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Happiness by Family Structure and Religious Practice

Family Structure: According to the General Social Survey, 34 percent of adults who lived in an intact family as adolescents considered themselves very happy, compared to 26 percent of those who lived in a non-intact family.

   

Religious Practice: The 1972-2006 General Social Survey shows that 34.1 percent of adults who attended religious services at least monthly as adolescents considered themselves very happy, compared to 28.9 percent of adults who attended worship less than monthly as adolescents.

Family Structure and Religious Practice Combined: About 35 percent of adults who attended religious services at least monthly and lived in an intact family through adolescence considered themselves very happy, compared to 23 percent of adults who attended religious services less than monthly and lived in a non-intact family as adolescents. In between were those who had attended religious services at least monthly but lived in a non-intact family (26 percent) and those who lived in an intact family but attended religious services less than monthly (30 percent).

The combination of frequent religious attendance during adolescence and an intact family background clearly increases the likelihood of being very happy in adulthood. The data indicate, however, that family structure may have a more pronounced effect than religious attendance.

Related Insights from Other Studies: Very few studies have examined contemporaneous effects of both religious attendance and family structure on happiness, let alone intergenerational effects, but these studies generally support the direction of these findings. Arthur Brooks of Syracuse University reported that while “practicing a religion makes people very happy, on average,” married people are “nearly twice as likely as singles” to report being very happy.[1]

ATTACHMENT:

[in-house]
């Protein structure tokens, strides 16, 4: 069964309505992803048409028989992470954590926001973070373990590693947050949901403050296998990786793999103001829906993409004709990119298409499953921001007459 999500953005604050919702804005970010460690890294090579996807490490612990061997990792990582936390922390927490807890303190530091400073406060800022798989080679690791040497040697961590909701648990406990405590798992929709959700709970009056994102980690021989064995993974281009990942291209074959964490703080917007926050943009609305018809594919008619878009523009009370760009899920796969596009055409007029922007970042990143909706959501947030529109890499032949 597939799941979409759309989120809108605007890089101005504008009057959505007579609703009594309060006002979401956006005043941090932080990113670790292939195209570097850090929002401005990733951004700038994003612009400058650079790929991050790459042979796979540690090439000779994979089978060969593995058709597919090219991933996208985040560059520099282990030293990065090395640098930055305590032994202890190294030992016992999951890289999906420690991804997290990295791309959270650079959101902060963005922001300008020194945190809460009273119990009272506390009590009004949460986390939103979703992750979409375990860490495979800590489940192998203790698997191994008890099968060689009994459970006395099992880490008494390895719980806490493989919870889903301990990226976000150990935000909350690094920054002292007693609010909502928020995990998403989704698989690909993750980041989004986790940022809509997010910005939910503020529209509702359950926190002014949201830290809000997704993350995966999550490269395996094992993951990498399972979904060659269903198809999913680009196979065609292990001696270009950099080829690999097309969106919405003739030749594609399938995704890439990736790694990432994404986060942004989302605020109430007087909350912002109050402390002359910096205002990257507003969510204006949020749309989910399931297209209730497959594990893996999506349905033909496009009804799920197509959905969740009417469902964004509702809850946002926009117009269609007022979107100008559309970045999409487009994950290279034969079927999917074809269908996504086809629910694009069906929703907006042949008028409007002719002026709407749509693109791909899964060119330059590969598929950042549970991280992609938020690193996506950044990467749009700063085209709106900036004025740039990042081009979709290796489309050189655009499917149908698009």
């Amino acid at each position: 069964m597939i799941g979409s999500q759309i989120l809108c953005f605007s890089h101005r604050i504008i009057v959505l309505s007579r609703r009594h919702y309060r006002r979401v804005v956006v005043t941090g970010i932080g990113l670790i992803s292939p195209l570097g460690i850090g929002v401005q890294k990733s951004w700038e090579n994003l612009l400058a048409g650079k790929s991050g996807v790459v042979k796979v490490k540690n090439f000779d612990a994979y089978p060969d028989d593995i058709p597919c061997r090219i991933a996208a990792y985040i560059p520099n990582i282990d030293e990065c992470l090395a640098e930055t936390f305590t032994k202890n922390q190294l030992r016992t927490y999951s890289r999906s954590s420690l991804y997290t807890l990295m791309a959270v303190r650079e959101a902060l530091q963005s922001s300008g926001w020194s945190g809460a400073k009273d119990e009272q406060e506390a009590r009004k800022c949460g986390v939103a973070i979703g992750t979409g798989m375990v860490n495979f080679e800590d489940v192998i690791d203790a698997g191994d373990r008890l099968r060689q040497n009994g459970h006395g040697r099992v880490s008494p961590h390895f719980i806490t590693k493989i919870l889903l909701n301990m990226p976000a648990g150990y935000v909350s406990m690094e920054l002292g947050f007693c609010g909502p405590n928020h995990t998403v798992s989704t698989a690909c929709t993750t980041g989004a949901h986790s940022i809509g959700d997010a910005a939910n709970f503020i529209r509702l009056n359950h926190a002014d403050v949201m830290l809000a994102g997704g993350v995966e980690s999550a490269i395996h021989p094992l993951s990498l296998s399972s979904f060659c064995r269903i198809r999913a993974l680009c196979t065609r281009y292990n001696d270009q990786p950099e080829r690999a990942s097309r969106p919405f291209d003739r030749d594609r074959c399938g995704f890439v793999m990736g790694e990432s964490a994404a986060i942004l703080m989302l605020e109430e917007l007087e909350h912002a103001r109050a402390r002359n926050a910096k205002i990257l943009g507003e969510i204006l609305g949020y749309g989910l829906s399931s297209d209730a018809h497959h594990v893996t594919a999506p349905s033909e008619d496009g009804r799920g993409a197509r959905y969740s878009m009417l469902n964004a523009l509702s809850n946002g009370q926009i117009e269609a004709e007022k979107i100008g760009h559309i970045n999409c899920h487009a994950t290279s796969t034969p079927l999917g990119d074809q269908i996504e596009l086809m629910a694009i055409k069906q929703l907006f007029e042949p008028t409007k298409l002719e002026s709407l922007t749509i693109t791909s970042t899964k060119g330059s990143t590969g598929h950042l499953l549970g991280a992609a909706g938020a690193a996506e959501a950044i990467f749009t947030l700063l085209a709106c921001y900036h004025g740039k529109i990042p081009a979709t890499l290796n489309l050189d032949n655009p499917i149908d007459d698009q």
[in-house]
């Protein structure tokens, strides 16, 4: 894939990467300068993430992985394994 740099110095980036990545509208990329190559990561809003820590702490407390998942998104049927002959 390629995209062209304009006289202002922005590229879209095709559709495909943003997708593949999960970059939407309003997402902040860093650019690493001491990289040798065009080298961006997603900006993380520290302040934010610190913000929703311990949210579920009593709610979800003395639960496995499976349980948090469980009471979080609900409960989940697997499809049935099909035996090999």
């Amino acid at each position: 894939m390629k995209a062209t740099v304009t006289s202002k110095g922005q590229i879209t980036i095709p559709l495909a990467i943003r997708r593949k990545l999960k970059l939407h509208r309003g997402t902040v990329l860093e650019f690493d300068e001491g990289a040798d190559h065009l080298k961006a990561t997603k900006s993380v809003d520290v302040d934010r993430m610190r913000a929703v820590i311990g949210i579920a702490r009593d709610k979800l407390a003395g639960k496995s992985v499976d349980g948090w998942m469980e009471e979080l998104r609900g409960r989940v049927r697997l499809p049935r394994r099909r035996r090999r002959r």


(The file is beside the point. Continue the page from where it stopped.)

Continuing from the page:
In a study of Caribbean adolescents, Robert Blum of the University of Minnesota and colleagues found that adolescents who report having religious beliefs and connectedness with their parents are less likely to experience rage.[2]

Though the evidence demonstrates that an intact family may have a greater influence than religiosity on the likelihood of being very happy, the combination of frequent religious attendance and an intact family yields the highest proportion of very happy people, as adolescents and adults.

 

[1] Arthur Brooks, Gross National Happiness (New York: Basic Books, 2008): 28, 30, 217, 227.

[2] Robert Blum, et al., “Adolescent Health in the Caribbean: Risk and Protective Factors,” American Journal of Public Health, vol. 93 (2003): 456-460.